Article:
filed from each institution. If the draft bill is passed,
the UAF would then be able to request information from any
entity that is obligated to file suspicious transaction
reports. The draft law would also permit the UAF to request
information from any entity if that information is necessary
to complete the analysis of an STR. The draft law would also
allow the UAF access to government databases. These functions
would require authorization from the Santiago Appeals Court,
although the draft bill stipulates that access to government
databases would only require court authorization for
protected information, such as tax information.

10. Banks are supervised formally by the Superintendent of
Banks and informally by the Association of Banks and
Financial Institutions. Banks are obligated to abide by
"know your customer" standards and other money laundering
controls for checking accounts. However, savings accounts
are not subject to the same compliance standards; only a
limited number of banks rigorously apply money laundering
controls to non-current accounts. A significant gap in
Chile's efforts to combat money laundering is that non-bank
financial institutions, such as money exchange houses,
currently do not fall under the supervision of any regulatory

11. Chile's gaming industry consists of the Superintendent
of Casinos, which is a supervisory body without law
enforcement or regulatory authority, and seven casinos
located throughout the country. However, Chile is engaged in
sorting through international and domestic bids for 17
additional casinos legislated by the Chilean congress. There
is currently no legal framework for regulating the money
moving through the gaming industry.

12. One free trade zone exists in the northern region of
Chile at Arica. The borders within the free trade zone are
pourous and largely unregulated. Strong indications suggest
money laundering schemes are rampant in the free trade zone,
and Chilean resources to combat this issue are extremely

13. The CDE continues to analyze and investigate any cases
opened prior to the establishment of the UAF. Following
completion of a judicial reform in June 2005, all cases
deemed by the UAF to require further investigation are sent
to the Public Prosecutor's Office (Ministerio Publico or MP).
In effect, the UAF operates as a warehouse of information
which is internally analyzed, investigated and judged without
external input. To date, only two reports have been
submitted to the MP, both of which contained inadequate
information for future investigation. The Public
Prosecutor's Office has the ability to request that a judge
issue an order to freeze assets under investigation and can
also, with the authorization of a judge, lift bank secrecy
provisions to gain account information. The Pubic Ministry
has up to two years to complete an investigation and

14. Given the above legislative restrictions and the narrow
interpretation of the law under which the UAF currently
operates, it is no surprise that no money laundering cases
have been prosecuted since the inception of the UAF. At the
same time, the Chilean investigative police (PICH) and the
Public Prosecutor's Office continue to cooperate with U.S.
and regional law enforcement in money laundering

15. Terrorist financing in Chile is criminailized under Law
18.314 and Law 19.906. Law 19.906 went into effect in
November 2003 and modified Law 18.314 in order to sanction
more efficiently terrorist financing in conformity with the
UN International Convention for the Suppression of the
Financing of Terrorism. Under Law 19.906, the financing of a
terrorist act and the provision (directly or indirectly) of
funds to a terrorist organization are punishable. The
Superintendent of Banks circulates UNSCR 1267 consolidated
list to banks and financial institutions.

16. No terrorist assets belonging to individuals or groups
named on the list have been identified to date in Chile. If
assets were found, the legal process to freeze and seize them
remains unclear. Law 19.913 contains provisions that would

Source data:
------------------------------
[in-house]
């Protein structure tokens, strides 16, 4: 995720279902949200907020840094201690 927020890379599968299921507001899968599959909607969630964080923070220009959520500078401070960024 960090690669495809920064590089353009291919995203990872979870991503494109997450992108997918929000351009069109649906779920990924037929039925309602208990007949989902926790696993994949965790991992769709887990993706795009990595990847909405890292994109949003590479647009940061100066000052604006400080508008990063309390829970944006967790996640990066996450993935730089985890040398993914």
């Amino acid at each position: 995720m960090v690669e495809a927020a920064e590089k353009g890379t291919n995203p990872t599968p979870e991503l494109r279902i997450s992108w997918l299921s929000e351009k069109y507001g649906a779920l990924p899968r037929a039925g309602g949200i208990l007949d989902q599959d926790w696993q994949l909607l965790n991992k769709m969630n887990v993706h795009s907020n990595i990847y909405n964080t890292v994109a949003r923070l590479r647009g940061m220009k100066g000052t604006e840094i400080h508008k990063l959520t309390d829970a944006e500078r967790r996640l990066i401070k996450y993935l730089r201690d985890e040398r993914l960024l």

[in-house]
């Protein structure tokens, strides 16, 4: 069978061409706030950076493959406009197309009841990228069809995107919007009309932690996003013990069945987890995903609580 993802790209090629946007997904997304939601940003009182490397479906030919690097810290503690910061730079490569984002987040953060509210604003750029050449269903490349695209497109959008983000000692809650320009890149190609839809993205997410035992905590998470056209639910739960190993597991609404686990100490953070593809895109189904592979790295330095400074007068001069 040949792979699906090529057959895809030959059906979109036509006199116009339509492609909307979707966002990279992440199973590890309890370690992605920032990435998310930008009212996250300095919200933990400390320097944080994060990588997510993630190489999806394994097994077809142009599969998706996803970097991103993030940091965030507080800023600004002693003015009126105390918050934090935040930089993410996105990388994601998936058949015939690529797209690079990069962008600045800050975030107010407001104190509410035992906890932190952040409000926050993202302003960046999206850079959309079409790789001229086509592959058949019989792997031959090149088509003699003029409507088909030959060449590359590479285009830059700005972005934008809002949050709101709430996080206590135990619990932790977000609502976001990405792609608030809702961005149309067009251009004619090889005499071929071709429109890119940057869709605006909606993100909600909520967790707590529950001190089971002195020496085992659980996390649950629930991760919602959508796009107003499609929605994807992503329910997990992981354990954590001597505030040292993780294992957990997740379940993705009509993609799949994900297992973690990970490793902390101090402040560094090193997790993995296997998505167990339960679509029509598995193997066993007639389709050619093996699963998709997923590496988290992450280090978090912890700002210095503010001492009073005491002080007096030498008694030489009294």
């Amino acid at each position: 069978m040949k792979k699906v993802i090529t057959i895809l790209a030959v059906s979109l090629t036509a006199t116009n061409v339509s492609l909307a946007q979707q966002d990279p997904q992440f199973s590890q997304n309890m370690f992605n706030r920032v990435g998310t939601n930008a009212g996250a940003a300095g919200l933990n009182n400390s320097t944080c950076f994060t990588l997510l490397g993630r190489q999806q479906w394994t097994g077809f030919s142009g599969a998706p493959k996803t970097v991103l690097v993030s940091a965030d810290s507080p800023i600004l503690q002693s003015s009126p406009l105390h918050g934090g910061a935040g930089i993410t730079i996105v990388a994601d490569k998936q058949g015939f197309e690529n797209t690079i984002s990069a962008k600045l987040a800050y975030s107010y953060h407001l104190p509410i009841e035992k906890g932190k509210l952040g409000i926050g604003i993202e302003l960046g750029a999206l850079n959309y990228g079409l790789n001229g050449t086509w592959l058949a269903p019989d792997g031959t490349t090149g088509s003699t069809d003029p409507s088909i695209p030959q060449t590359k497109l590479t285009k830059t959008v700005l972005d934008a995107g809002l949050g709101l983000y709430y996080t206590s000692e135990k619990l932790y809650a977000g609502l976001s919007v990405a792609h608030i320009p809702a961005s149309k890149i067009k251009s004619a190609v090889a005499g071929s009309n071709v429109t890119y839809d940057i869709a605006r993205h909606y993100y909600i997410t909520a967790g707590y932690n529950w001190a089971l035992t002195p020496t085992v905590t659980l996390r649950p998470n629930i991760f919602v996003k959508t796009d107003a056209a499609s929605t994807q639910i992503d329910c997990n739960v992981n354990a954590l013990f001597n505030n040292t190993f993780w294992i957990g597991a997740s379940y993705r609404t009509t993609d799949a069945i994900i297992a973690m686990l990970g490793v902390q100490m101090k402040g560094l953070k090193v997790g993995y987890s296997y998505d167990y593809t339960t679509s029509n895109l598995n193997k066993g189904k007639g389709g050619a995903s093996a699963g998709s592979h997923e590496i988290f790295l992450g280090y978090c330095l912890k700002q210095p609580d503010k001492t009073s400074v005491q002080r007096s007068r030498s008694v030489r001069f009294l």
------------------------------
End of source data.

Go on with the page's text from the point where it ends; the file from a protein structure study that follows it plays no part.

allow prosecutors to request that assets be frozen based on a
suspected connection to criminal activity. Government
officials have stated that Chilean law is currently
sufficient to freeze and seize terrorist assets; however, the
provisions for freezing assets are based on the drug law,
which at times has itself been interpreted narrowly by the
courts. While assets have been frozen during two drug
investigations, it is unclear the new system would operate
for a terrorism financing case. The Ministry of National
Property currently oversees forfeited assets and proceeds
from the sale of such assets are passed directly to the
national regional development fund to pay for drug abuse
prevention and rehabilitation programs. Under the present
law, forfeiture is possible for real property and financial
assets. Civil forfeiture is not allowed by current law.

17. Chile is a party to the 1988 UN Drug Convention, and has
signed, but not yet ratified, the UN Convention against
Transnational Organized Crime. In November 2001, the GOC
became a party of the UN International Convention for the
Suppression of the Financing of Terrorism. On December 11,
2003, the GOC signed the UN Convention Against Corruption.
Chile is a member of the OAS Inter-American Drug Abuse
Control Commission (OAS/CICAD) Experts Group to Control Money
Laundering. Chile is a member of the South American
Financial Action Task Force on Money Laundering (GAFISUD) and
is currently considered in compliance with the organization's
recommendations. The CDE became a member of the Egmont Group
of financial intelligence units in 1997, and the UAF was
vetted by the Egmont Group in October 2004.

18. In the establishment of the UAF, Chile created an entity
that meets the Egmont Group's definition of a Financial
Intelligence Unit. However, the UAF is hindered by its
inability to sanction obligated entities for non-compliance;
its lack of access to information from other government
agencies; and, by a very narrow interpretation of how the UAF
operates and coordinates with law enforcement and other
government agencies. This interpretation directly impacts
the effectiveness and accountability of the UAF.

19. The continuation of these limitations will be a step
backward, reversing the steps Chile has taken over the past
years to create a regime capable of investigating, punishing,
and deterring financial crimes. With signs of growing money
laundering and with it also terrorist financing, Chile lacks
the legal ability to obtain necessary information and
coordinate efforts to address these issues. To compete in
the global financial sector, the current operating procedures
of the UAF, in terms of both legislation and interpretation
of current law, need to evolve in order for Chile to be able
effectively to combat money laundering and terrorist finance.